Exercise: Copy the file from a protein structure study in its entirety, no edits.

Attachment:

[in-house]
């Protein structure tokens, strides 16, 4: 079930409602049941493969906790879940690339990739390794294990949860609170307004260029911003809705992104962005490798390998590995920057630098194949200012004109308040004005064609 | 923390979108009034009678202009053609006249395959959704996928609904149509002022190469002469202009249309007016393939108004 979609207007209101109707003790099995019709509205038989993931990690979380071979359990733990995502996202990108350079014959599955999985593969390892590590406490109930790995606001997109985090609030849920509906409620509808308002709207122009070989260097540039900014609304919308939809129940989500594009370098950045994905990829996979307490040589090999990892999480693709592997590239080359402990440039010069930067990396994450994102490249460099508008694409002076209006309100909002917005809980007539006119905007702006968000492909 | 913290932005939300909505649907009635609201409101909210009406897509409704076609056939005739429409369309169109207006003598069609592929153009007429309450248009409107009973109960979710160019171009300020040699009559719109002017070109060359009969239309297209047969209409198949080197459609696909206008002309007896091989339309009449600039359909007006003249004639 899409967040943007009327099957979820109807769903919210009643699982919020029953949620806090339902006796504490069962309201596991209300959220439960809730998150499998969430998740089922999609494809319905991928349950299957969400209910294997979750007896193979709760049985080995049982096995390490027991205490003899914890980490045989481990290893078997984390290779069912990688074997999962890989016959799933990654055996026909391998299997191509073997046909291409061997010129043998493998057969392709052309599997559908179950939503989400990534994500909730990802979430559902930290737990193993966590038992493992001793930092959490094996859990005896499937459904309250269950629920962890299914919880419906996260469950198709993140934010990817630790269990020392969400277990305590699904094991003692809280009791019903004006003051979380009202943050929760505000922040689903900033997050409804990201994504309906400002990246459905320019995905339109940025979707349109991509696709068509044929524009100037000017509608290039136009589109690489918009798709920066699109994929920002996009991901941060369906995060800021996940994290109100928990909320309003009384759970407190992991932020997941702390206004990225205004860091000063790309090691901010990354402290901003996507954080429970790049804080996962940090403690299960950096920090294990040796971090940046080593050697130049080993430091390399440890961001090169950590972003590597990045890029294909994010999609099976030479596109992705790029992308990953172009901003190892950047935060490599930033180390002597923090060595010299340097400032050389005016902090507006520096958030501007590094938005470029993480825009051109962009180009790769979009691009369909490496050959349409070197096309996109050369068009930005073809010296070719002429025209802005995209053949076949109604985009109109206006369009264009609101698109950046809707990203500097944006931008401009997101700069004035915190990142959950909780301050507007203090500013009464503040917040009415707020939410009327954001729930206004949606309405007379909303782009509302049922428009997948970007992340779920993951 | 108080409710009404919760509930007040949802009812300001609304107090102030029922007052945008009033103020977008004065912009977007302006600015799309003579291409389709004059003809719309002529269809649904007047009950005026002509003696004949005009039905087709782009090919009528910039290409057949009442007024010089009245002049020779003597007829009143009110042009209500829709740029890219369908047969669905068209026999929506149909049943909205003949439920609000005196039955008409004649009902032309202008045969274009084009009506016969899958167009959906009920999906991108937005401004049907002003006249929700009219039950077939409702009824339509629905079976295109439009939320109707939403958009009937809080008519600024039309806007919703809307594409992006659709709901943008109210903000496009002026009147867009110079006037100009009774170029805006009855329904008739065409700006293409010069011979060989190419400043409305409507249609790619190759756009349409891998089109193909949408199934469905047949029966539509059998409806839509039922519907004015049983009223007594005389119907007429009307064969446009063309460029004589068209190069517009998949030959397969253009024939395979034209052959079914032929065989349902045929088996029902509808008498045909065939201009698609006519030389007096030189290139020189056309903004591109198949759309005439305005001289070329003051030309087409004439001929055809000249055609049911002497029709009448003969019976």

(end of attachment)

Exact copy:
[in-house]
């Protein structure tokens, strides 16, 4: 079930409602049941493969906790879940690339990739390794294990949860609170307004260029911003809705992104962005490798390998590995920057630098194949200012004109308040004005064609 | 923390979108009034009678202009053609006249395959959704996928609904149509002022190469002469202009249309007016393939108004 979609207007209101109707003790099995019709509205038989993931990690979380071979359990733990995502996202990108350079014959599955999985593969390892590590406490109930790995606001997109985090609030849920509906409620509808308002709207122009070989260097540039900014609304919308939809129940989500594009370098950045994905990829996979307490040589090999990892999480693709592997590239080359402990440039010069930067990396994450994102490249460099508008694409002076209006309100909002917005809980007539006119905007702006968000492909 | 913290932005939300909505649907009635609201409101909210009406897509409704076609056939005739429409369309169109207006003598069609592929153009007429309450248009409107009973109960979710160019171009300020040699009559719109002017070109060359009969239309297209047969209409198949080197459609696909206008002309007896091989339309009449600039359909007006003249004639 899409967040943007009327099957979820109807769903919210009643699982919020029953949620806090339902006796504490069962309201596991209300959220439960809730998150499998969430998740089922999609494809319905991928349950299957969400209910294997979750007896193979709760049985080995049982096995390490027991205490003899914890980490045989481990290893078997984390290779069912990688074997999962890989016959799933990654055996026909391998299997191509073997046909291409061997010129043998493998057969392709052309599997559908179950939503989400990534994500909730990802979430559902930290737990193993966590038992493992001793930092959490094996859990005896499937459904309250269950629920962890299914919880419906996260469950198709993140934010990817630790269990020392969400277990305590699904094991003692809280009791019903004006003051979380009202943050929760505000922040689903900033997050409804990201994504309906400002990246459905320019995905339109940025979707349109991509696709068509044929524009100037000017509608290039136009589109690489918009798709920066699109994929920002996009991901941060369906995060800021996940994290109100928990909320309003009384759970407190992991932020997941702390206004990225205004860091000063790309090691901010990354402290901003996507954080429970790049804080996962940090403690299960950096920090294990040796971090940046080593050697130049080993430091390399440890961001090169950590972003590597990045890029294909994010999609099976030479596109992705790029992308990953172009901003190892950047935060490599930033180390002597923090060595010299340097400032050389005016902090507006520096958030501007590094938005470029993480825009051109962009180009790769979009691009369909490496050959349409070197096309996109050369068009930005073809010296070719002429025209802005995209053949076949109604985009109109206006369009264009609101698109950046809707990203500097944006931008401009997101700069004035915190990142959950909780301050507007203090500013009464503040917040009415707020939410009327954001729930206004949606309405007379909303782009509302049922428009997948970007992340779920993951 | 108080409710009404919760509930007040949802009812300001609304107090102030029922007052945008009033103020977008004065912009977007302006600015799309003579291409389709004059003809719309002529269809649904007047009950005026002509003696004949005009039905087709782009090919009528910039290409057949009442007024010089009245002049020779003597007829009143009110042009209500829709740029890219369908047969669905068209026999929506149909049943909205003949439920609000005196039955008409004649009902032309202008045969274009084009009506016969899958167009959906009920999906991108937005401004049907002003006249929700009219039950077939409702009824339509629905079976295109439009939320109707939403958009009937809080008519600024039309806007919703809307594409992006659709709901943008109210903000496009002026009147867009110079006037100009009774170029805006009855329904008739065409700006293409010069011979060989190419400043409305409507249609790619190759756009349409891998089109193909949408199934469905047949029966539509059998409806839509039922519907004015049983009223007594005389119907007429009307064969446009063309460029004589068209190069517009998949030959397969253009024939395979034209052959079914032929065989349902045929088996029902509808008498045909065939201009698609006519030389007096030189290139020189056309903004591109198949759309005439305005001289070329003051030309087409004439001929055809000249055609049911002497029709009448003969019976």